In general, there are strong reasons to prefer the live-interview telephone surveys from The Washington Post and Fox News. They contact voters with cellphones; the automated pollsters call only voters with a landline. Several automated pollsters now supplement their samples with online data, but some of the automated pollsters in Alabama do not. This is a likely source of a fairly persistent Republican lean in landline-only automated surveys since the 2010 midterm election.

Another reason to prefer the live-interview polls: They tend to be higher-quality surveys, while many of the public automated polls are surprisingly inaccurate. This isn’t true of all automated polls — SurveyUSA, for instance, has long stood out as a notable exception. But many automated polls disclose little about their methodology, while others disclose just enough to reveal serious methodological shortcomings.

A JMC Analytics poll, for instance, put voters over age 65 at 52 percent of the Alabama electorate. This is not plausible; midterm turnout levels would put voters over age 65 in the 30s, and even the August primary was notably younger. Then, just 42 percent of voters were over age 65, according to data from L2, a nonpartisan voter file vendor. An Emerson poll put black voters at 17 percent of the electorate, but a reasonable midterm electorate would be no lower than 23 percent for black voters, based on the L2 data.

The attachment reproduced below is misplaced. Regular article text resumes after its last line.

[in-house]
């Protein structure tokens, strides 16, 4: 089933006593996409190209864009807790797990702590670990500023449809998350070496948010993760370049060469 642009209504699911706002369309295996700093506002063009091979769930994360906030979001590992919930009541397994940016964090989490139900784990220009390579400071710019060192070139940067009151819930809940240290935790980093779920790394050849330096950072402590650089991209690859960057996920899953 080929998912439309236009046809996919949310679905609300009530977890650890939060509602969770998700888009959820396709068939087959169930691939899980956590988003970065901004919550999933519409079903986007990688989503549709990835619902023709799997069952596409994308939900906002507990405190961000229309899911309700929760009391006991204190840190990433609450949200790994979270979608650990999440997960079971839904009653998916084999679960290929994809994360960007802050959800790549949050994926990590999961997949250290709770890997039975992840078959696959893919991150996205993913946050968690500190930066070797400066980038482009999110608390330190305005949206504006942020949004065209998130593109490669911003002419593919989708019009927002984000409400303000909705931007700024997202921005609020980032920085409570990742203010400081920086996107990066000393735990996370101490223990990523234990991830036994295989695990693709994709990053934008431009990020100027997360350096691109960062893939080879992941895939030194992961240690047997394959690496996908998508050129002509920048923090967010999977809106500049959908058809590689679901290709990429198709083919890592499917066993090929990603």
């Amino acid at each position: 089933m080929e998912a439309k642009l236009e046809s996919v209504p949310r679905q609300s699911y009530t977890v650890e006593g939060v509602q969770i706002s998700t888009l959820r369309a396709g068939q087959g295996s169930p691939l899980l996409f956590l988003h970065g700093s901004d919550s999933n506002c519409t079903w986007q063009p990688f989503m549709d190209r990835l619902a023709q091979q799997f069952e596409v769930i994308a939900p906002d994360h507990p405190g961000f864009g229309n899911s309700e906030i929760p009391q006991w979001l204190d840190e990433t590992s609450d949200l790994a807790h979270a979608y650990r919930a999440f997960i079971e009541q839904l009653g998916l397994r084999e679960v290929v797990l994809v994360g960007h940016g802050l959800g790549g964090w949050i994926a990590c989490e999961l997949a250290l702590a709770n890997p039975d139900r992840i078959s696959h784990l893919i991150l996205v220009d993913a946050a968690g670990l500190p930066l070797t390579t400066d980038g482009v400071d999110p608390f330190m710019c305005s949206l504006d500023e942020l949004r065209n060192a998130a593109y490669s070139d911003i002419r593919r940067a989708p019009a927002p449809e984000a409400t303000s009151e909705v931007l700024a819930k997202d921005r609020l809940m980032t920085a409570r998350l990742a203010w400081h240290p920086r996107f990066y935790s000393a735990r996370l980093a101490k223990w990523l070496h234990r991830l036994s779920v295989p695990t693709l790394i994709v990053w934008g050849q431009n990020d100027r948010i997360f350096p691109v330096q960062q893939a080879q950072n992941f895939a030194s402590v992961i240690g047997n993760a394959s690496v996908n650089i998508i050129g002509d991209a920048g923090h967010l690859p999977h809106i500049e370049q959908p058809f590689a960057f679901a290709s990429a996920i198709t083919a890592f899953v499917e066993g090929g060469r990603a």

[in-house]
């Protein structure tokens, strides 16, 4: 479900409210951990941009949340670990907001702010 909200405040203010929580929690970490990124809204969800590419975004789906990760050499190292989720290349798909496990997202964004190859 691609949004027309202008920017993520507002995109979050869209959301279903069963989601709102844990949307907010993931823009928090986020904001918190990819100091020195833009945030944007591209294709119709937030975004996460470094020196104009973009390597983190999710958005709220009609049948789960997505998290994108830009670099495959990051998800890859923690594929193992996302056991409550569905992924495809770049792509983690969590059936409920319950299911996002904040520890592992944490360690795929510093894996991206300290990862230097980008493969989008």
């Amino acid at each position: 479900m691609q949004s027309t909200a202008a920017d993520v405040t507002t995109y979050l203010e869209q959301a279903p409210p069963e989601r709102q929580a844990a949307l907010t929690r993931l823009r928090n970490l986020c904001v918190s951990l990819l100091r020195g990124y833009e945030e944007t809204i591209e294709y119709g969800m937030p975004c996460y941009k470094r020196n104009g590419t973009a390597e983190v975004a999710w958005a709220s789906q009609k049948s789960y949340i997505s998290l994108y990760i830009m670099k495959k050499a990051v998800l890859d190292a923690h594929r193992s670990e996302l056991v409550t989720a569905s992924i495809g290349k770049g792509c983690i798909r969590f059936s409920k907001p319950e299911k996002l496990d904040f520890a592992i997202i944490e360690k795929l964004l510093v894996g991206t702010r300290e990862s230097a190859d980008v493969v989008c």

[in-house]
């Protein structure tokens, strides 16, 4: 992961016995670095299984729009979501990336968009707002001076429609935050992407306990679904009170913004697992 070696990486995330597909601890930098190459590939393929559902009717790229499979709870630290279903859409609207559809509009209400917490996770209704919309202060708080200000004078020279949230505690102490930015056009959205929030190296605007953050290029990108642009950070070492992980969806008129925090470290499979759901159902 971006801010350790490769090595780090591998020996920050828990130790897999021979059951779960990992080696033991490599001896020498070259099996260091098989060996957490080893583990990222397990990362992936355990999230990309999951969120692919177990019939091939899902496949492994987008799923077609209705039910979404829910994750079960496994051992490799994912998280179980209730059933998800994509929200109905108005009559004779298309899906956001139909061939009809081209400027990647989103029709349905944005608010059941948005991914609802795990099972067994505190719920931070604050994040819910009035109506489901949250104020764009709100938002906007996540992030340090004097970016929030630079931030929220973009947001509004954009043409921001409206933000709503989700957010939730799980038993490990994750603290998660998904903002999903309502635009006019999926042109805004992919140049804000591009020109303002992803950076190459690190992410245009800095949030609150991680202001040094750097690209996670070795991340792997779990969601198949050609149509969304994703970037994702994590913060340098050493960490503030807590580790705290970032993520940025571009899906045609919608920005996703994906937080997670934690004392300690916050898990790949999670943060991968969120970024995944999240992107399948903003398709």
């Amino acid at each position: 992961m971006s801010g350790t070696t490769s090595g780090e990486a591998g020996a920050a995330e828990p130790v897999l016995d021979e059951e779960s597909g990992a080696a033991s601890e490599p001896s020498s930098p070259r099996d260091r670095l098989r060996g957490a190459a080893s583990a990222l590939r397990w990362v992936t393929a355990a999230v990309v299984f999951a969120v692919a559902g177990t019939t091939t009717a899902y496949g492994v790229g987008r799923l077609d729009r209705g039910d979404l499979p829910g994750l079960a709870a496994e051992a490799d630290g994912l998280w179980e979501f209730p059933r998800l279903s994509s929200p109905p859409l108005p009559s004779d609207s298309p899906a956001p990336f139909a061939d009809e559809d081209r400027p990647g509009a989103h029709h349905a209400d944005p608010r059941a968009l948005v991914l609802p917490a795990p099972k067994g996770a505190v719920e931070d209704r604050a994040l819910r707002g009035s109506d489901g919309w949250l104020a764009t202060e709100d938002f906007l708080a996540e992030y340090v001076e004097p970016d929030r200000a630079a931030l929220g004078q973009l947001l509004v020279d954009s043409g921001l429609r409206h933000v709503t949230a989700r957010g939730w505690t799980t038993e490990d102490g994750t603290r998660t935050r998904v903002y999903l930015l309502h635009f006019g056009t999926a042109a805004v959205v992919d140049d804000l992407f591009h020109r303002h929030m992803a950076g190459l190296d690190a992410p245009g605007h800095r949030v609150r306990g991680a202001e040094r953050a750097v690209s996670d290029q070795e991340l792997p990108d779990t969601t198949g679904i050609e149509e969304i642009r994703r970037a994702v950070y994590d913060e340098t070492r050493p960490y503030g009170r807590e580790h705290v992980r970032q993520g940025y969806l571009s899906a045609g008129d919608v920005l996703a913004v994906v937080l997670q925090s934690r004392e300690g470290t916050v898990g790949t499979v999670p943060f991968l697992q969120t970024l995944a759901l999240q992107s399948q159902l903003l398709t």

Yes, there is a lot of uncertainty in the composition of the electorate, but these figures are not in the ballpark. And if a poll can’t be trusted to be in the ballpark on something as straightforward as age or race in Alabama, it is not clear why it should be trusted on anything else.

Not all the automated polls are so egregious. And in this election, those pollsters have a strong argument in their favor: the possibility that voters might not divulge their support for Moore to a live interviewer, while they might be more likely to give their truthful answer by pressing the number 2 at the invitation of a robot. This type of social desirability bias does seem eminently possible in this election.

Put it all together, and suddenly the huge range in the polls starts to make some sense. On the one extreme, you can imagine an automated poll that under-sampled and under-weighted young and nonwhite voters, with a Republican-friendly, 2014-like electorate. On the other extreme, you can envision a live-interview poll with a highly favorable turnout for Jones that might underrepresent Moore’s support because of social desirability bias.

And this huge range of polling results still doesn’t capture the range of what might happen in the voting booth. In this deeply Republican state, the GOP candidate is assured of a hefty share of votes regardless of controversy. But there is still a big chunk of Republican-leaning voters and poll respondents who face a hard choice about whether to vote, and, if so, whether to vote for Moore or Jones. If they break one way, we might be in for a surprising result. And, for that same reason, it is entirely possible that a pollster that appears to “get it right” might have only stumbled onto it by accident.